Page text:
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Top 10 Tips by Jana Simard. Press Release Advice from JusticeNewsFlash – Every writer should read the following steps in order to compose a well-written and concise press release.

  1. Write and re-write: We recommend using a spell-check tool in addition to re-reading and re-writing your press release to ensure that it is written without error.
  2. Grab the reader’s attention: Use a catchy or inviting phrase to begin your article in order to catch the reader’s eye and compel them to read more. The headline and first paragraph should mainly be a summary of what the article will encompass.
  3. Do not write as you speak: Refrain from using slang, abbreviations or hype. Avoid using complex words or phrases that the average person would not understand. Keep it simple, and avoid the use of jargon.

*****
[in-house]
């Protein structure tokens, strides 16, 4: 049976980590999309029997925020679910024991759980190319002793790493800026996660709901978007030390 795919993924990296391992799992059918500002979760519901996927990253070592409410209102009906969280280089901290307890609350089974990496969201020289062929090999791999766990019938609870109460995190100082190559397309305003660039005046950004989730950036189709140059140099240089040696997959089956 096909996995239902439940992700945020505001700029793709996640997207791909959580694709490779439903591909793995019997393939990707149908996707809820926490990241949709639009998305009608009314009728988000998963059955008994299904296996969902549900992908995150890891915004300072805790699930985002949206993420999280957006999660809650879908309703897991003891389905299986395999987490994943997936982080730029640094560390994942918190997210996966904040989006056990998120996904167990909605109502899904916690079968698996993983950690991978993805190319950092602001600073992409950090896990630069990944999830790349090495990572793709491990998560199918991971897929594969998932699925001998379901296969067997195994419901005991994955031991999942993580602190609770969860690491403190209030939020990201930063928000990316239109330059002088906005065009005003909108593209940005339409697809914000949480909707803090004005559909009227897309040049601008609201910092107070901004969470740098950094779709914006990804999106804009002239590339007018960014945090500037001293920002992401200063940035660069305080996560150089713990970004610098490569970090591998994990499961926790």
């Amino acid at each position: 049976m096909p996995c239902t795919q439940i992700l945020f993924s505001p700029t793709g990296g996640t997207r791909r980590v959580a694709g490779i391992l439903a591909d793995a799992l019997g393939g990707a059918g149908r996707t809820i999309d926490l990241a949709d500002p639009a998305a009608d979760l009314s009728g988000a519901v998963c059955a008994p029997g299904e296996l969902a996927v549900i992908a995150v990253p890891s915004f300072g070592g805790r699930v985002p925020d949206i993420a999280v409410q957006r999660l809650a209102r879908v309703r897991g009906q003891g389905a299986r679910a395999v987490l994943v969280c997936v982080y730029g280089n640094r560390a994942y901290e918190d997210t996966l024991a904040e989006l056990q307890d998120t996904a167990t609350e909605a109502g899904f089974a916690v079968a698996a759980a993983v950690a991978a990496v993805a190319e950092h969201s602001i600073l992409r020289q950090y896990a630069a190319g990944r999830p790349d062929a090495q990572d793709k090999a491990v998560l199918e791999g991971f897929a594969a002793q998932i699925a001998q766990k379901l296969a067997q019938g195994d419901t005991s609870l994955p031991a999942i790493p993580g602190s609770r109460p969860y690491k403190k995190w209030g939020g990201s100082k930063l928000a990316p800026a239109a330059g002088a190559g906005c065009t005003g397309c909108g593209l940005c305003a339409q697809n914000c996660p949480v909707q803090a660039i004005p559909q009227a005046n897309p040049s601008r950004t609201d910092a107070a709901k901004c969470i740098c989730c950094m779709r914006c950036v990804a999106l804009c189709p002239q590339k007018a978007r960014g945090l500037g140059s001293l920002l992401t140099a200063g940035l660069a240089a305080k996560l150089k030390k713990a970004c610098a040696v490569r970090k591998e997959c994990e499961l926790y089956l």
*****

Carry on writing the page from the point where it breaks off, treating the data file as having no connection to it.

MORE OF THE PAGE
4. Keep it Current: Time your release to within a few days or a week from when the event occurred. Use current events, recent studies, trends and social issues to bring relevance, urgency and importance to your message.
  5. Use graphics: JusticeNewsFlash releases can accommodate multimedia files like images, video, links and other features that will capture the attention of your readers and highlight your news.
  6. Create Mystery: Give the reader a source in which to go to in order to read or find more information. Links within the text creates a mechanism for readers to interact with the content.
  7. Tell the Truth: Do your best to avoid exaggerating the facts. Utilize ways to make the information appealing without embellishing it or telling any white lies to entice the reader. Usually the subject matter is interesting enough.
  8. Use the Present Tense: Verbs in the active voice bring your press release to life. This conveys a present and contemporary feed.
  9. Credit: Give credit where credit is due.
  10. Less Is More: Too many words can be distracting, so be concise. Also, avoid using overly long headlines, excessive lists and high overall word counts. Keep the content to about 300-400 words. Keep it short, keep it simple.

By: Jana Simard